One of the other important points is the SSO — Single Sign-On user-facing component. Criteo has already begun testing the SSO component now called OpenPass, which will create the unique and unified user IDs for targeting purposes. 

This is set to be a great improvement for publishers — providing a streamlined, easy, and clear user interface that enables a better look at data exchange on the Internet; thus increasing user trust. And that’s further cemented by the improved privacy and transparency controls, enabling users to opt out and change their preferences at any time. 

Benefits Of UID 2.0

For publishers, the improved interoperability of the UID 2.0 is the most important feature — it reduces the costs and friction between all ad tech[9] companies, boosting revenues and driving scale easier. Also, crucially: UID 2.0 isn’t reliant on cookies, which is essential because Google will be banning third-party cookies from Chrome in 2022. Considering they’ve cornered the market when it comes to web browsers and search engines, this is a game-changer for everyone. 

On the other hand, the benefits for users are pretty obvious. And apart from the greater transparency and privacy control for them — they also get guaranteed anonymization. They won’t have to wonder about whether their real-life identities are known by any number of third parties — the user ID[10] powered by UID 2.0 is a string of letters and numbers that can’t be connected to real-world identification like addresses or names. All this ID will be used for is ad targeting[4]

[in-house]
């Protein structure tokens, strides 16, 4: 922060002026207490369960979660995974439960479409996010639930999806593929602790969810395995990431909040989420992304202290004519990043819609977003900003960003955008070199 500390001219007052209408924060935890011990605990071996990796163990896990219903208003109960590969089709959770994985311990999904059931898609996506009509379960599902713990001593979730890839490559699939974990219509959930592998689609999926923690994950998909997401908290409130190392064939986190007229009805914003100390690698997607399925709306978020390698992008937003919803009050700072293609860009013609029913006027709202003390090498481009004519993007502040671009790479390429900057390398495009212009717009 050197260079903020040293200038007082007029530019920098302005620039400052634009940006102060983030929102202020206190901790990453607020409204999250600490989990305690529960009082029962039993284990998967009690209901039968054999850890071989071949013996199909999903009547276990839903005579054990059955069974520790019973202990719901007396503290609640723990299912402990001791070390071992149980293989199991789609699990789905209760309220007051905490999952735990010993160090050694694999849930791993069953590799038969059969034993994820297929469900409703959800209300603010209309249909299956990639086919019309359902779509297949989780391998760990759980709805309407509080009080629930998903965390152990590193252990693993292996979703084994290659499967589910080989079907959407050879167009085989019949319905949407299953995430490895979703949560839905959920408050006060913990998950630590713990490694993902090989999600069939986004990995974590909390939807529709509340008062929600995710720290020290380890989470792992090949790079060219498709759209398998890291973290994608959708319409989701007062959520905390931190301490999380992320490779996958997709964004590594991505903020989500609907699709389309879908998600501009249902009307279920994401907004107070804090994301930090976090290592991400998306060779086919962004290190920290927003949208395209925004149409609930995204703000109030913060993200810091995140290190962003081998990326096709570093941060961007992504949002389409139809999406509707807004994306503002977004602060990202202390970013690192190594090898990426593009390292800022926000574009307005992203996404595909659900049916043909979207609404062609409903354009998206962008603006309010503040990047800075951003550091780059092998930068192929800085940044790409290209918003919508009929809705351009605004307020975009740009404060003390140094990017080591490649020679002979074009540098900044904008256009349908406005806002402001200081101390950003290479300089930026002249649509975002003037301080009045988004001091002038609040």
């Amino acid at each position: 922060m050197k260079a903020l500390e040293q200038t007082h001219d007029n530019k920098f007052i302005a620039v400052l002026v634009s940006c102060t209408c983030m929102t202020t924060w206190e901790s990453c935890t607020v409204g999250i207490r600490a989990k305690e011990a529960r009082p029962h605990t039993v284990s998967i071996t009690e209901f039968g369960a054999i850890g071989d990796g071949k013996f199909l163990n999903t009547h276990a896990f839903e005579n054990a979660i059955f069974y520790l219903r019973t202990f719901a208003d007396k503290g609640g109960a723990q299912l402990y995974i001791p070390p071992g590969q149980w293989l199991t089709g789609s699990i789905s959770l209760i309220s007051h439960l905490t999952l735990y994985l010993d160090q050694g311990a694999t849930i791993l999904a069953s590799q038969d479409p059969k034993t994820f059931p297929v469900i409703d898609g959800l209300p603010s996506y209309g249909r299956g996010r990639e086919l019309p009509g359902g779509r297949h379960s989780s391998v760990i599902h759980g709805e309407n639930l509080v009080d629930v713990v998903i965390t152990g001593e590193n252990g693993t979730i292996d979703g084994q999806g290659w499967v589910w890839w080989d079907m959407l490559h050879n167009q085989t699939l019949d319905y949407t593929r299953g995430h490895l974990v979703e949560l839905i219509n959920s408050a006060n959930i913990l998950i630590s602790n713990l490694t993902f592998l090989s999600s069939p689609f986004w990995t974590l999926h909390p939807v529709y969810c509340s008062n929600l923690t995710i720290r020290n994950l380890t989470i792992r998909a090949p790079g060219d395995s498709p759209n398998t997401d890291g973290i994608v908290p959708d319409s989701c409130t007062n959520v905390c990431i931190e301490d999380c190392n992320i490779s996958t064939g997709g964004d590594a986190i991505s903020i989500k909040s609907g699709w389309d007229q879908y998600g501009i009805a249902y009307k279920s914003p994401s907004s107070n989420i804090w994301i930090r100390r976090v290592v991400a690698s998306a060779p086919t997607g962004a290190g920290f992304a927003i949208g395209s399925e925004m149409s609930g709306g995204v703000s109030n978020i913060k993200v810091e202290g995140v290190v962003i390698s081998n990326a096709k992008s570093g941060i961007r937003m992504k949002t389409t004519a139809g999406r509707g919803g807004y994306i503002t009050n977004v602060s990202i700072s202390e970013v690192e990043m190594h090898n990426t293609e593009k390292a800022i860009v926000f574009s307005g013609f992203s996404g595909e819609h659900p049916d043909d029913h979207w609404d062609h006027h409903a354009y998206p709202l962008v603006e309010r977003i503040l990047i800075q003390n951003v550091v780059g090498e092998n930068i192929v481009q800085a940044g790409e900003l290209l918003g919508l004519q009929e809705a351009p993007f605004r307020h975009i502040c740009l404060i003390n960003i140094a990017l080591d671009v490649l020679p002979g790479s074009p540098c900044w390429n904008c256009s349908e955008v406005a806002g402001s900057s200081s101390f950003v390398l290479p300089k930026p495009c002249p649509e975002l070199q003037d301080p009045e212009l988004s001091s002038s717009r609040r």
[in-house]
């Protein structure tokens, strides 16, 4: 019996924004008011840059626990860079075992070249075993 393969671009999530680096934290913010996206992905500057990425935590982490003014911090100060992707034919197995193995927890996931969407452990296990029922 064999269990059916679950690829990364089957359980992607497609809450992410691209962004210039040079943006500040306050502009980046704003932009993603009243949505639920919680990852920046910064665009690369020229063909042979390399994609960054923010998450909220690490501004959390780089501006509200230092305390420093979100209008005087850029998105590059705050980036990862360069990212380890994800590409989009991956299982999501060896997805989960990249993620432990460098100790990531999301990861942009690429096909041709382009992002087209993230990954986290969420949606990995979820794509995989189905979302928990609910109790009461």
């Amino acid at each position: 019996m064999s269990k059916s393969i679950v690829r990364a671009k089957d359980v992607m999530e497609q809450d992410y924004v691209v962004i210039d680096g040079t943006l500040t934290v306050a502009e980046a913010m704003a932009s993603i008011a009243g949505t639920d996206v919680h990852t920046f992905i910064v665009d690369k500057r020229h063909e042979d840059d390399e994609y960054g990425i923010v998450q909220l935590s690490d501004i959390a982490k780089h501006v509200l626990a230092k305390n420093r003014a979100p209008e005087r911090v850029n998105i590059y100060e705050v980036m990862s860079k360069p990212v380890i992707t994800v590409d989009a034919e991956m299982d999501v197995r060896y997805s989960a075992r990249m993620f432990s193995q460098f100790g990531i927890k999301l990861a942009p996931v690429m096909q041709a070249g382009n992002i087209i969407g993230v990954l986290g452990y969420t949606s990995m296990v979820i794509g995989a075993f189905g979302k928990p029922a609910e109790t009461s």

Roadblocks Of Unified ID 2.0

The main barrier to the wide adoption UID 2.0 would need to become an industry standard is the fact it depends on email logins for authentication — and getting people to consent to cookies with one click was far easier than getting them to share their emails, even if they have to do it once. 

The Collaboration

To develop the UID 2.0 open-source framework, the Trade Desk is collaborating with leading industry partners. Companies like Nielsen, LiveRamp, Criteo, and Prebid have already signed on to contribute to specific aspects of the development process. 

What’s Next?

In the foreseeable future, The Trade Desk plans to partner with more publishers, advertisers, and supply-side partners. This will make the difficult task of establishing UID 2.0 as the Internet-wide replacement for cookies a little bit easier — though its future is still far from set in stone.

Terms
1. programmatic advertising. Programmatic advertising entails using machine learning and technology suites to buy and sell ad inventory with a data-driven process.
2. Unified ID 2.0. An alternative approach to “cookies” that aims to solve for identity across the open internet, increasing privacy while supporting targeted advertising. UID 2.0 utilizes individuals’ anonymized email addresses; this is gathered by a user logging into an app or website.
3. Transparency. To be considered transparent, a solution provider must fully disclose all components of the buy including pricing, any related mark ups, delivery, placement level media location, inventory type, inventory mix, and how advanced audience data is being applied and reported. Arbitrage and black box inventory solutions are not transparent.
4. ad targeting. The practice of serving an ad to the appropriate audience based on data. Ad targeting can involve demographic, geographical, behavioral or psychographic data.
5. user data. Information about users, either behavioural or demographic. Please note that user data is generally associated with a UUID rather than any personally identifiable information. User data is distinct from contextual data. Often used interchangeably with segment data and audience data.